In a precedential case, the New Jersey Appellate Division held that an email sent by an employee of a corporation to the corporation’s general counsel was inadmissible under the attorney-client privilege and that such privilege was not subsequently waived when the employee later disclosed the email to a third party.
The case involved the alleged illegal compensation of the Kean University women’s basketball team. The head coach at the time of the incident emailed the University’s general counsel a draft letter involving potential donors for sponsorship of the team for review. The coach later disclosed this email to the NCAA during its investigation into the matter. The University did not object to the disclosure at the time the email was released. In the lawsuit, the plaintiff claimed that the email was not privileged, while the defendants, including the University, maintained that it was. The trial court held that the defendants failed to prove that the purpose of the email was for legal advice and was therefore not privileged and admissible. The court held further that, even if the email was privileged, the disclosure of the email to the NCAA constituted a waiver of that privilege.
Reversing the trial court, the Appellate Division determined that the coach’s email to the University’s general counsel was protected under the attorney-client privilege because it was sent for the purpose of legal advice. The court found that it was in normal business practice to send official documents to the general counsel in order to ensure that the documents conformed to the law and that there was no other logical reason for sending the letter to the general counsel but to obtain legal advice. Additionally, the court held that the privilege was not waived because the coach copied other employees of the University on the email, since the other employees had a shared interest in the University’s liability. Circulation within the pertinent group does not waive the attorney-client privilege. Furthermore, the court found that the privilege was not waived when the coach disclosed the email to the NCAA because the University, not the coach, was the client with the ability to waive the privilege. As a corporation, the general counsel represents the entity, not each individual employee, therefore only the officer or directors of the University have the right to waive the attorney-client privilege. Even though the University did not object to the disclosure at the time it occurred, it did not authorize the coach to make such a disclosure because he was not acting as an agent of the University.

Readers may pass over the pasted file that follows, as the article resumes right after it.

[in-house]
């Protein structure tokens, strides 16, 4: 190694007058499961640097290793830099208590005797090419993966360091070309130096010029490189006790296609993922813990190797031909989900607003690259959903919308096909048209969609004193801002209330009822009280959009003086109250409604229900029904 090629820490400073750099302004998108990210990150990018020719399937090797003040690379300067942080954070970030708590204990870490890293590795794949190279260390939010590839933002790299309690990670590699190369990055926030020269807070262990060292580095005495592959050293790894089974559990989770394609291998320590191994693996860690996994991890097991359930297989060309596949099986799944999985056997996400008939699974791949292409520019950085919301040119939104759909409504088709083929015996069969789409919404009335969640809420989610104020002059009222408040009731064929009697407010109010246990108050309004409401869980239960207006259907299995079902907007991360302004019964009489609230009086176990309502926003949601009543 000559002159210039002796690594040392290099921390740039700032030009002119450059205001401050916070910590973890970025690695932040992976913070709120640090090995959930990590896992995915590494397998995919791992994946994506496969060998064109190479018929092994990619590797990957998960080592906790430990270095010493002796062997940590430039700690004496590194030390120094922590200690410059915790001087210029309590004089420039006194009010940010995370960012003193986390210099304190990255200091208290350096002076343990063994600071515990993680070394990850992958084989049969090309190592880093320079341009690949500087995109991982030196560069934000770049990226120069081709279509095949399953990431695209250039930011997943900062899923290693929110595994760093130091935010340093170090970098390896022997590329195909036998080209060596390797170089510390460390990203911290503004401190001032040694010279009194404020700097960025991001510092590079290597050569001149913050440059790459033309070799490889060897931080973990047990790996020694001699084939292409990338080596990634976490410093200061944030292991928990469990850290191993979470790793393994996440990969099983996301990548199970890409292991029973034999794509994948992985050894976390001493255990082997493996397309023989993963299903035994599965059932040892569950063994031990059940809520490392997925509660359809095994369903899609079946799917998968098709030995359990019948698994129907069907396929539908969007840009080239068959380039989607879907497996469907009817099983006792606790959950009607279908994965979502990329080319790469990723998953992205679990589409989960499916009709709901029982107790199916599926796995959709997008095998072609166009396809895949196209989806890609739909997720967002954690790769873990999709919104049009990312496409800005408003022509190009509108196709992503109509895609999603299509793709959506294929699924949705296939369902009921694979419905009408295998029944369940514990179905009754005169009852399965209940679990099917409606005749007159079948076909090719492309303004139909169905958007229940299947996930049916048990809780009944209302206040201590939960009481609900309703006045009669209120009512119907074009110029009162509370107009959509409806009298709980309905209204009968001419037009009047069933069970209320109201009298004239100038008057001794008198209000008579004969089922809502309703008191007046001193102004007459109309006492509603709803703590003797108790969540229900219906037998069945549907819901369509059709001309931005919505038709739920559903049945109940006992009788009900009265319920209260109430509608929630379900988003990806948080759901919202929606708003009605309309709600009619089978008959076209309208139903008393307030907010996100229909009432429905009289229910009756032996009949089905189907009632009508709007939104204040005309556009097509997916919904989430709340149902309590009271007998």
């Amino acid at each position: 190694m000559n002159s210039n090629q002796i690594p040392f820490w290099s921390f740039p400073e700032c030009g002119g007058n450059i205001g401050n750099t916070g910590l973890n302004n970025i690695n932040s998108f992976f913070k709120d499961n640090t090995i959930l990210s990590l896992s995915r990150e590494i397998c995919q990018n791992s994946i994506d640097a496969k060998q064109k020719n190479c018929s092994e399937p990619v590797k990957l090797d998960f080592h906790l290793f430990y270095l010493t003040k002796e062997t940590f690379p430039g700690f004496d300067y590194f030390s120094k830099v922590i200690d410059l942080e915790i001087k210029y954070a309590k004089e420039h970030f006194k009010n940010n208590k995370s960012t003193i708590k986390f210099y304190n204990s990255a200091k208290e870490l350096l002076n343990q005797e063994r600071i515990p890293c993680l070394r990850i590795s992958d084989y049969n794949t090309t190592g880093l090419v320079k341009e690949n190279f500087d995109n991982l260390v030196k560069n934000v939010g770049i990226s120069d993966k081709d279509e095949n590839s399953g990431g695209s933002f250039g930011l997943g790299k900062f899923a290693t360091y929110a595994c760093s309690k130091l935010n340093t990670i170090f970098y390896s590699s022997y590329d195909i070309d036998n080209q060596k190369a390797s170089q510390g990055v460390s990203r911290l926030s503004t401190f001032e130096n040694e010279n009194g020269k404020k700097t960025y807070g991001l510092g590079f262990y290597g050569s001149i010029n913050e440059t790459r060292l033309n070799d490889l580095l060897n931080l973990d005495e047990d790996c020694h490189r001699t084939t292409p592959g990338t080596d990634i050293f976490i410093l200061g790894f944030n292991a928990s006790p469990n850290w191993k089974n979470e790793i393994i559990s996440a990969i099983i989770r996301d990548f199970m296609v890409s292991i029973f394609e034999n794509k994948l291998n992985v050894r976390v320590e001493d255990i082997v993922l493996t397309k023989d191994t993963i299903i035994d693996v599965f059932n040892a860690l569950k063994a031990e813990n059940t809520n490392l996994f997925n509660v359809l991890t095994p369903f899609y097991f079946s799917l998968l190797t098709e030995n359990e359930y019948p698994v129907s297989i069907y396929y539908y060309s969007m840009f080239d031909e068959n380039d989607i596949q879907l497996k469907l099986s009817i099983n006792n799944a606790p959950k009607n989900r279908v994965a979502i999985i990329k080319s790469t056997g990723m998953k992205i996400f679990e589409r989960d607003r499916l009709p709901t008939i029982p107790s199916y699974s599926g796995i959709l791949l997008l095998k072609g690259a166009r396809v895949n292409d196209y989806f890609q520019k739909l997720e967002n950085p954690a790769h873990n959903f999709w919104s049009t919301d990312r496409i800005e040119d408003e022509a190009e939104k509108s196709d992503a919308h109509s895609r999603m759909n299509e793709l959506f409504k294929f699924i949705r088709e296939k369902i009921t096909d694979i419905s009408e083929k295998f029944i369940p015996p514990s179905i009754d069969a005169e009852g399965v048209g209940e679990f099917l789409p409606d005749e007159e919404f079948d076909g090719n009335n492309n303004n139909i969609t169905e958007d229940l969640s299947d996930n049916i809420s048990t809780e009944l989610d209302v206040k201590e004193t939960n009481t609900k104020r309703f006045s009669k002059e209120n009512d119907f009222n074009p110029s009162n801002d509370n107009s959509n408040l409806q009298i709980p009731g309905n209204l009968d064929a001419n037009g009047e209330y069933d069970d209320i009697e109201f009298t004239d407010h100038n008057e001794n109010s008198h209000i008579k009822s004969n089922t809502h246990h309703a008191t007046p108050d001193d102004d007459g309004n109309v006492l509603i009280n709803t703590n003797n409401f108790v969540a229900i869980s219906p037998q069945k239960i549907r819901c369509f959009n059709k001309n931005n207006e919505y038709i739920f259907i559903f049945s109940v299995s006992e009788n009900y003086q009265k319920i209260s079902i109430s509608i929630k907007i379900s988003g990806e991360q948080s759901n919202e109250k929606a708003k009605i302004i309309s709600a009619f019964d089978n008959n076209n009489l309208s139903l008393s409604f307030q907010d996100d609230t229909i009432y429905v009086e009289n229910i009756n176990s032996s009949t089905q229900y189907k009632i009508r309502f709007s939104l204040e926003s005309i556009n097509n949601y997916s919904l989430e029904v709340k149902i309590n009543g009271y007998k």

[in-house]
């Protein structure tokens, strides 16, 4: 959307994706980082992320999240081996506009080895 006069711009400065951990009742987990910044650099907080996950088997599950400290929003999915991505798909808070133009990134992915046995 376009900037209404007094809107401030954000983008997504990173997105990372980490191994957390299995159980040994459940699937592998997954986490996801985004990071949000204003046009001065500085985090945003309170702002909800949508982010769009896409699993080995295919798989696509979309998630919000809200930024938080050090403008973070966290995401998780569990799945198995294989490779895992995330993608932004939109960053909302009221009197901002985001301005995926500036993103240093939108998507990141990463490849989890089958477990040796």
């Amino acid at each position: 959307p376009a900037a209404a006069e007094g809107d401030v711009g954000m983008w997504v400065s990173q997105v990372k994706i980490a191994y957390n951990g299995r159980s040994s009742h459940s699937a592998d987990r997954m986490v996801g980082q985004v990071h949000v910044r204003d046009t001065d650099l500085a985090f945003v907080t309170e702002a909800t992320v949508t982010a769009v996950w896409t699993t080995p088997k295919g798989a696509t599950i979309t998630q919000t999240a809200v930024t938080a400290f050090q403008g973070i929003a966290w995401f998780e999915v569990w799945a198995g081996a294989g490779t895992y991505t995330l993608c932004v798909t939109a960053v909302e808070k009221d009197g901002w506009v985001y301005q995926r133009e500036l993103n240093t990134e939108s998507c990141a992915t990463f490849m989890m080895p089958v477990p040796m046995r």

Finally, the court held that the email should not be admitted due to “relevance and materiality” because such allowance is limited to when constitutional rights are threatened, which is not the case in this matter. As a result, the Court of Appeals found that the email was privileged and could not be discovered by the Plaintiff.
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